Tuesday, August 4, 2015

The Rising Souls - Tron Kirk, Edinburgh, 2 August 2015

Festival time is upon us in Edinburgh, and The Rising Souls are busy.  Hotfoot from doing a set at the Hard Rock Café Festival stage in St Andrews Square, they pitch up at the Tron Kirk, plug in, get miked up, check the monitors, and get straight on with the business of delivering their ‘stripped back soul’.
The Tron is an atmospheric venue, and fills up nicely with a mixture of tourists and, I suspect, Souls fans.  With a new album in the offing, the band deliver a 45 minute set that leans heavily on new material, starting off with the rhythmic ‘Give To The Women’.  Right away it’s apparent that the be-hatted Tom Reed has everything going on in the percussion department – cajón, cymbal, and tambourine and shakers on his feet.  ‘Down By The River’ follows, a simple, slower song with a dash of country in the mix.
The Rising Souls heat up the Tron Kirk
But it’s with ‘That Girl Is A Hurricane’ that the set takes flight, as Dave Archibald’s acoustic guitar and Roy ‘Kelso’ Laing’s bass combine with Reed’s box on quiet verses and a stomping chorus, with some tasty harmonies thrown in for good measure.  It begs for, and ultimately kicks off, a ‘Hey Jude’-ish singalong, which in turn is the springboard for a storming crescendo.  Dave Archibald may have a barnstormer of a soulful voice, but this is one of numerous songs that demonstrate he’s also a stonkingly good songwriter.
‘Lay That Tango Down’ is bluesier, rocking along over a nagging, picked guitar line.  They follow it up with a cover of ‘Pressure And Time’ by Rival Sons, Archibald’s favourite current band, which slots into their sound perfectly.  Choppy and funky, it shows just how tight they are, with Laing’s bass locked into Reed’s cajón.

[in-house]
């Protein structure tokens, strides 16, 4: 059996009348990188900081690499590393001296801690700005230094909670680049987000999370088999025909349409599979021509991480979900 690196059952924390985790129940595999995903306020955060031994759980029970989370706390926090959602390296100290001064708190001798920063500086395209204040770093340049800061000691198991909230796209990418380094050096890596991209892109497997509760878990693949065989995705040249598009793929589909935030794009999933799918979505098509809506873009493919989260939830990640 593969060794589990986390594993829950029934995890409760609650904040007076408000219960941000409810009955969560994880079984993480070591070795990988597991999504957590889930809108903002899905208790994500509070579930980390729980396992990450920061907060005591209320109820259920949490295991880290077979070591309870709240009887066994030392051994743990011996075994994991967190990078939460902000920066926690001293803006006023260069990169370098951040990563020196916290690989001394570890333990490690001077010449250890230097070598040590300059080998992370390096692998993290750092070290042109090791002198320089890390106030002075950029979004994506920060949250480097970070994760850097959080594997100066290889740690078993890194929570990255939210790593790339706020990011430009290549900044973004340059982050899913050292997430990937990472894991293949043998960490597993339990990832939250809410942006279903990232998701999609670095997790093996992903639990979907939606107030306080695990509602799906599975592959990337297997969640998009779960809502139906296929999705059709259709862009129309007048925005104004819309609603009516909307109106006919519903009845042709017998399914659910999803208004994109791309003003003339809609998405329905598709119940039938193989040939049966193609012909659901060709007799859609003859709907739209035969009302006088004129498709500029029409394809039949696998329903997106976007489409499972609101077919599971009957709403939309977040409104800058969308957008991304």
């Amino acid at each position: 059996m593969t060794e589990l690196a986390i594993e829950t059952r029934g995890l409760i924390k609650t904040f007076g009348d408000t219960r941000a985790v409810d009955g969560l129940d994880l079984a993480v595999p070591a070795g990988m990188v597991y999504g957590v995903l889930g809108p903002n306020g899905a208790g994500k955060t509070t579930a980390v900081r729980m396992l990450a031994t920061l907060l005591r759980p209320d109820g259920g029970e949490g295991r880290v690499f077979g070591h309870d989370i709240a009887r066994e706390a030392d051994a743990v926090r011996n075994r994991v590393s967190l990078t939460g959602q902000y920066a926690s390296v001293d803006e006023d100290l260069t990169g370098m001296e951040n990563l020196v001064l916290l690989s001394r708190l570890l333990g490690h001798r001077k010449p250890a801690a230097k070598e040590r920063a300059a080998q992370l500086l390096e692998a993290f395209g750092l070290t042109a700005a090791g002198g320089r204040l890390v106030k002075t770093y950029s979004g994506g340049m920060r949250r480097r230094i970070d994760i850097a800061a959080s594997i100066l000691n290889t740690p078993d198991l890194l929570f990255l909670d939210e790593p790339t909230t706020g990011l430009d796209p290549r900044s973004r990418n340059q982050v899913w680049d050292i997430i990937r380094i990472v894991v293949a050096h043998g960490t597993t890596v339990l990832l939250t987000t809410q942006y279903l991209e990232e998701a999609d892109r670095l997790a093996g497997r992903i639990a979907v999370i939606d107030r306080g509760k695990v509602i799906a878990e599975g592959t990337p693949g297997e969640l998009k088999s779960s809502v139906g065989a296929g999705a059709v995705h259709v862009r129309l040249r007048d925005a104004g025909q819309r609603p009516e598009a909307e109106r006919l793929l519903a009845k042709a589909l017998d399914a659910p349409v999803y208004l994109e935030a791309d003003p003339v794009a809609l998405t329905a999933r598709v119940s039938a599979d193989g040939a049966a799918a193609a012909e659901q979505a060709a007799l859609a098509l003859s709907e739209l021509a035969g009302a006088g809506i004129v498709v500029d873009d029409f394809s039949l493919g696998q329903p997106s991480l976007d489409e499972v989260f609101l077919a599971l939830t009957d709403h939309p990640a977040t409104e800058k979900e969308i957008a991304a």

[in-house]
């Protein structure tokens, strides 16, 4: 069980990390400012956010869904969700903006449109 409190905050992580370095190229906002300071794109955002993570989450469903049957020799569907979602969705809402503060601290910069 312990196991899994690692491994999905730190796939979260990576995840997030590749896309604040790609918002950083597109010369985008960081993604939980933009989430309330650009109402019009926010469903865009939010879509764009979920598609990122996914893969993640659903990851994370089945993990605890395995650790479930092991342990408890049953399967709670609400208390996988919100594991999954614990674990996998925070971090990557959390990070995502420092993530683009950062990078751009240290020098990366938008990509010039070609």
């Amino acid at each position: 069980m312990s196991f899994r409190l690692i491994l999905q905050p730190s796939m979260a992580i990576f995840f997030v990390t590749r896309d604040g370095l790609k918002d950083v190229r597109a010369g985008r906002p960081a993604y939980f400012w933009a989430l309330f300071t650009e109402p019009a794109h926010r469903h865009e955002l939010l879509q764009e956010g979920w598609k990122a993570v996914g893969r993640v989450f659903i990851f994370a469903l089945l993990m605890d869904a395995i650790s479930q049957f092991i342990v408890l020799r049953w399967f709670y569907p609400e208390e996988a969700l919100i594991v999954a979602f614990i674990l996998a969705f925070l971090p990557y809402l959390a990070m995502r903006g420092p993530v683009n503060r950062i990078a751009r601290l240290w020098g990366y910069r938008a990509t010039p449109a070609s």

The format may be acoustic, but they make terrific use of dynamics and changes in pace to bring variety to their sound, qualities that are clearly in evidence as they bring things to a peak.  ‘The Boxer’, from their 2014 mini-album (previously reviewed here), has a great hook from the very first chord, and by way of a cheeky bass solo from Laing (which I do believe quotes MC Hammer’s ‘Can’t Touch This’, of all things) segues into ‘The Boxer Part 2’ from the forthcoming full-scale album.  With a riff that has distinctly Keef-like undertones, and a vocal straight out of a Stax single from the late Sixties, it cranks up the atmosphere big time.  ‘She’d Better Lift It Up’ features funky, wandering bass, and by this time Tom Reed is sweating bullets, drawing an extra loud cheer of appreciation when he’s introduced by Archibald.
‘Steady As She Goes’ is more laid back, and perhaps not as strong as the other material on display, despite some nice guitar towards the end.  But ‘Sorry That I Love You’ is a rousing set closer, with great vocal phrasing from Archibald, and a great chorus that drives the crowd into clapping along.

The Rising Souls are a singular kind of three-piece, with their no frills approach.  But this short set offers yet more evidence of their quality.  They’re playing here and there in Edinburgh every couple of days in the coming weeks.  If you’re in town, go see them.

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